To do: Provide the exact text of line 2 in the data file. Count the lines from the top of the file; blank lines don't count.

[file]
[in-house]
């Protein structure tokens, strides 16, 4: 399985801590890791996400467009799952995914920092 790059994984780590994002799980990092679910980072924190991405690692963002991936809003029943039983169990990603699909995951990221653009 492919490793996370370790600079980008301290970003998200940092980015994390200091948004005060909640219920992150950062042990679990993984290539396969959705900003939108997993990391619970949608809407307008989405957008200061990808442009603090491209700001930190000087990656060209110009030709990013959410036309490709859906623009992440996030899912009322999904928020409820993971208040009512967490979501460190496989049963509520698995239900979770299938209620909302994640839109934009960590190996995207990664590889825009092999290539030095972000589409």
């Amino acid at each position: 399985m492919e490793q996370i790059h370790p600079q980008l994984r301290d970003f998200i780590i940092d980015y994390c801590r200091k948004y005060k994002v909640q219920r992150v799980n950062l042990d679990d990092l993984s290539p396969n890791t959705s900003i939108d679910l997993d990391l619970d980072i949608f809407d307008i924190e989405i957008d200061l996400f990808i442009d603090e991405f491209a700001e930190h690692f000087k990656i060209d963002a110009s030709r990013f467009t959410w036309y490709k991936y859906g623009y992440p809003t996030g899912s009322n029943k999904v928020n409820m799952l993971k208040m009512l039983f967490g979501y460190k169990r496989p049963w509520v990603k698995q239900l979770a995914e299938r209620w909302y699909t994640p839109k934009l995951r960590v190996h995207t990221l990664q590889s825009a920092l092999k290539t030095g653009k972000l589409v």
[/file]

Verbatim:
């Protein structure tokens, strides 16, 4: 399985801590890791996400467009799952995914920092 790059994984780590994002799980990092679910980072924190991405690692963002991936809003029943039983169990990603699909995951990221653009 492919490793996370370790600079980008301290970003998200940092980015994390200091948004005060909640219920992150950062042990679990993984290539396969959705900003939108997993990391619970949608809407307008989405957008200061990808442009603090491209700001930190000087990656060209110009030709990013959410036309490709859906623009992440996030899912009322999904928020409820993971208040009512967490979501460190496989049963509520698995239900979770299938209620909302994640839109934009960590190996995207990664590889825009092999290539030095972000589409």